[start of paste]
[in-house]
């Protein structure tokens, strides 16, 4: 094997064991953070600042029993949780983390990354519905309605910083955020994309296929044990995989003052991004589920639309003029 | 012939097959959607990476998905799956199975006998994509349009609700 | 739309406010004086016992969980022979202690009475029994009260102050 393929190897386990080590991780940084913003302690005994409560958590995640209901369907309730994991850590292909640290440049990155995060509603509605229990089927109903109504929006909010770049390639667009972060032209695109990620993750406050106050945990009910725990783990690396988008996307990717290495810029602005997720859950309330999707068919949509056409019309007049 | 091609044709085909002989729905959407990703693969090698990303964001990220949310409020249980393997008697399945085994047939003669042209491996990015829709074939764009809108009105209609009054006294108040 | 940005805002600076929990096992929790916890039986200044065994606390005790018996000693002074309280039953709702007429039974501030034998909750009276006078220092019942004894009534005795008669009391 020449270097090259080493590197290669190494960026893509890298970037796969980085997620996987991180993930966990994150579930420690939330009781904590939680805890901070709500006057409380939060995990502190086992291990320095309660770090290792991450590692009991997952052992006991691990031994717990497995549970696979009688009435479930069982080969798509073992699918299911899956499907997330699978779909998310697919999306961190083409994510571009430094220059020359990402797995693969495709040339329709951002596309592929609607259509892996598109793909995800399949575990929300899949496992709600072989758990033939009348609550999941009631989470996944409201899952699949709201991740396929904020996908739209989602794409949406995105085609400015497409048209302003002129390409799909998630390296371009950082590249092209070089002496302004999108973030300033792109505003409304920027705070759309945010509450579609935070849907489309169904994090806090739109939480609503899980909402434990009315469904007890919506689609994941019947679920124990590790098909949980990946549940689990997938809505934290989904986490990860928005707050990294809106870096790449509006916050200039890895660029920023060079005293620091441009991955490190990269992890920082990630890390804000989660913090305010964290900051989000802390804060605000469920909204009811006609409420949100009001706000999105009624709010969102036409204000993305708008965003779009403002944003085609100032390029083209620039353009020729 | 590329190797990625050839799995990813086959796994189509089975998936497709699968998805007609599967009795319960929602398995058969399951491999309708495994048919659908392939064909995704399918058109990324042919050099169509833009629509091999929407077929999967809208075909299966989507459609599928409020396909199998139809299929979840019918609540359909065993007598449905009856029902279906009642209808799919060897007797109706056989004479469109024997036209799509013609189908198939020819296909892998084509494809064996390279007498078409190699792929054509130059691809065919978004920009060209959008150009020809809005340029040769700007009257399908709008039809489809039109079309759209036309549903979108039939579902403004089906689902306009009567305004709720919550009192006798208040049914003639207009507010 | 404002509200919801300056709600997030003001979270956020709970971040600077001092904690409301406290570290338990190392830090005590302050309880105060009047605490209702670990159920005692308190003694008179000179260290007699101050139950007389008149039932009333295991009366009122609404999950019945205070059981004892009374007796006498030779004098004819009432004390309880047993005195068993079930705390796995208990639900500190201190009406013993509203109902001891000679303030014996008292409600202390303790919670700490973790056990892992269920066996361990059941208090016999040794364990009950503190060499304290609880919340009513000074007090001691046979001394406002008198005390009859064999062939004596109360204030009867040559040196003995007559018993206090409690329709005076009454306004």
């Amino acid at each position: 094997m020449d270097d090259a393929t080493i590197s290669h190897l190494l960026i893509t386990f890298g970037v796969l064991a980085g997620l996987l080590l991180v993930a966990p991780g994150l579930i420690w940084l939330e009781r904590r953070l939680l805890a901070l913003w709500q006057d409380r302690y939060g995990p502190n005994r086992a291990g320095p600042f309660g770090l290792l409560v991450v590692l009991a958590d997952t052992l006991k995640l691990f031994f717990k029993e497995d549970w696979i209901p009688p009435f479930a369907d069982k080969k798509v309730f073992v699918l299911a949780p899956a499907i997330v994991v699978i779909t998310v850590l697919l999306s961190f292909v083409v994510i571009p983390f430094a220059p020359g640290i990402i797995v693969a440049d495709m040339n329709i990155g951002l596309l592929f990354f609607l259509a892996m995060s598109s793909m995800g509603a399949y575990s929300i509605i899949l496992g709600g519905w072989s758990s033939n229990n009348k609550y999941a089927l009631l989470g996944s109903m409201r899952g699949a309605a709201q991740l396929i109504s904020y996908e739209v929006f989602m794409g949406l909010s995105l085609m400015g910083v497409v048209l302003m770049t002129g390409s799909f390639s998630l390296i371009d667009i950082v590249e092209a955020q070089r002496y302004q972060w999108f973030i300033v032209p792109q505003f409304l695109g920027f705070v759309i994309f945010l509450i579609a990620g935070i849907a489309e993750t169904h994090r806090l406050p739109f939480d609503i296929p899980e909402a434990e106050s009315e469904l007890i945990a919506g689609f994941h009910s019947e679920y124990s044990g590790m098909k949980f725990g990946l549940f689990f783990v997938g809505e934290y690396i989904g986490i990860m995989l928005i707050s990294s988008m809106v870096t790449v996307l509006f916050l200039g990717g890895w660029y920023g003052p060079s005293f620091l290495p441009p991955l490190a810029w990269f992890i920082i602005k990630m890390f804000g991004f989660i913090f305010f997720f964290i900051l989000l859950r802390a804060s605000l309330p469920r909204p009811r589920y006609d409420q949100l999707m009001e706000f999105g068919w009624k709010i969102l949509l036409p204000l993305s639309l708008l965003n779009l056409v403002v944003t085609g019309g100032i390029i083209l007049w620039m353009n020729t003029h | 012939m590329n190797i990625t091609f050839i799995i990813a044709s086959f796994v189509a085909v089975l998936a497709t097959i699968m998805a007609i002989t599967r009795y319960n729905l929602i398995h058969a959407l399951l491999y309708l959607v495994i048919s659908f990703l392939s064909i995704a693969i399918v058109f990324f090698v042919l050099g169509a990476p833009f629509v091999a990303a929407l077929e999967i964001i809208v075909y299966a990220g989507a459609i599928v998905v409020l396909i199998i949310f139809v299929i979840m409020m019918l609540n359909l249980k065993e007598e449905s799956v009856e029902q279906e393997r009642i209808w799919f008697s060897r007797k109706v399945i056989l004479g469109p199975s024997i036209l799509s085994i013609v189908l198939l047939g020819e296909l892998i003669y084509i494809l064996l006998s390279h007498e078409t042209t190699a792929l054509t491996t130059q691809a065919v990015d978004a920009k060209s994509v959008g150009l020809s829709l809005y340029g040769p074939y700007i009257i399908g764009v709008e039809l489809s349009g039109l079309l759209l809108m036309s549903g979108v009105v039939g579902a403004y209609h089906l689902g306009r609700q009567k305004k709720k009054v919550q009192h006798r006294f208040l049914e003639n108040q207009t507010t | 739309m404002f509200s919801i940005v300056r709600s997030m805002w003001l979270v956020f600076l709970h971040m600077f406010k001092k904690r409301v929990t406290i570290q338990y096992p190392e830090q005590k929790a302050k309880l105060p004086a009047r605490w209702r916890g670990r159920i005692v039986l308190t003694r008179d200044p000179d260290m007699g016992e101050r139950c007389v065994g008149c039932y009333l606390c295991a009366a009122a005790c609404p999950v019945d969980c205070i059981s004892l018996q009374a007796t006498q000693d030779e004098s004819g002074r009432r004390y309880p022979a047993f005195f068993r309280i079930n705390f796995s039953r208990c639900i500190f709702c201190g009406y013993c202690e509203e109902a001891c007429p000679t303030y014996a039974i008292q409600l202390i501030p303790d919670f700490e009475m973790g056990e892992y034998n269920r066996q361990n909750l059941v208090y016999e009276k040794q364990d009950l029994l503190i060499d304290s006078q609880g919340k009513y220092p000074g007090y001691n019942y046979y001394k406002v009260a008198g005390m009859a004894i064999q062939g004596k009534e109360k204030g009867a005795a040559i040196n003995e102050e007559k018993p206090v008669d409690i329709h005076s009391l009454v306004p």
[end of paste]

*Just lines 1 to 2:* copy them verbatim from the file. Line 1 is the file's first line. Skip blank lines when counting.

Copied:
[in-house]
């Protein structure tokens, strides 16, 4: 094997064991953070600042029993949780983390990354519905309605910083955020994309296929044990995989003052991004589920639309003029 | 012939097959959607990476998905799956199975006998994509349009609700 | 739309406010004086016992969980022979202690009475029994009260102050 393929190897386990080590991780940084913003302690005994409560958590995640209901369907309730994991850590292909640290440049990155995060509603509605229990089927109903109504929006909010770049390639667009972060032209695109990620993750406050106050945990009910725990783990690396988008996307990717290495810029602005997720859950309330999707068919949509056409019309007049 | 091609044709085909002989729905959407990703693969090698990303964001990220949310409020249980393997008697399945085994047939003669042209491996990015829709074939764009809108009105209609009054006294108040 | 940005805002600076929990096992929790916890039986200044065994606390005790018996000693002074309280039953709702007429039974501030034998909750009276006078220092019942004894009534005795008669009391 020449270097090259080493590197290669190494960026893509890298970037796969980085997620996987991180993930966990994150579930420690939330009781904590939680805890901070709500006057409380939060995990502190086992291990320095309660770090290792991450590692009991997952052992006991691990031994717990497995549970696979009688009435479930069982080969798509073992699918299911899956499907997330699978779909998310697919999306961190083409994510571009430094220059020359990402797995693969495709040339329709951002596309592929609607259509892996598109793909995800399949575990929300899949496992709600072989758990033939009348609550999941009631989470996944409201899952699949709201991740396929904020996908739209989602794409949406995105085609400015497409048209302003002129390409799909998630390296371009950082590249092209070089002496302004999108973030300033792109505003409304920027705070759309945010509450579609935070849907489309169904994090806090739109939480609503899980909402434990009315469904007890919506689609994941019947679920124990590790098909949980990946549940689990997938809505934290989904986490990860928005707050990294809106870096790449509006916050200039890895660029920023060079005293620091441009991955490190990269992890920082990630890390804000989660913090305010964290900051989000802390804060605000469920909204009811006609409420949100009001706000999105009624709010969102036409204000993305708008965003779009403002944003085609100032390029083209620039353009020729 | 590329190797990625050839799995990813086959796994189509089975998936497709699968998805007609599967009795319960929602398995058969399951491999309708495994048919659908392939064909995704399918058109990324042919050099169509833009629509091999929407077929999967809208075909299966989507459609599928409020396909199998139809299929979840019918609540359909065993007598449905009856029902279906009642209808799919060897007797109706056989004479469109024997036209799509013609189908198939020819296909892998084509494809064996390279007498078409190699792929054509130059691809065919978004920009060209959008150009020809809005340029040769700007009257399908709008039809489809039109079309759209036309549903979108039939579902403004089906689902306009009567305004709720919550009192006798208040049914003639207009507010 | 404002509200919801300056709600997030003001979270956020709970971040600077001092904690409301406290570290338990190392830090005590302050309880105060009047605490209702670990159920005692308190003694008179000179260290007699101050139950007389008149039932009333295991009366009122609404999950019945205070059981004892009374007796006498030779004098004819009432004390309880047993005195068993079930705390796995208990639900500190201190009406013993509203109902001891000679303030014996008292409600202390303790919670700490973790056990892992269920066996361990059941208090016999040794364990009950503190060499304290609880919340009513000074007090001691046979001394406002008198005390009859064999062939004596109360204030009867040559040196003995007559018993206090409690329709005076009454306004």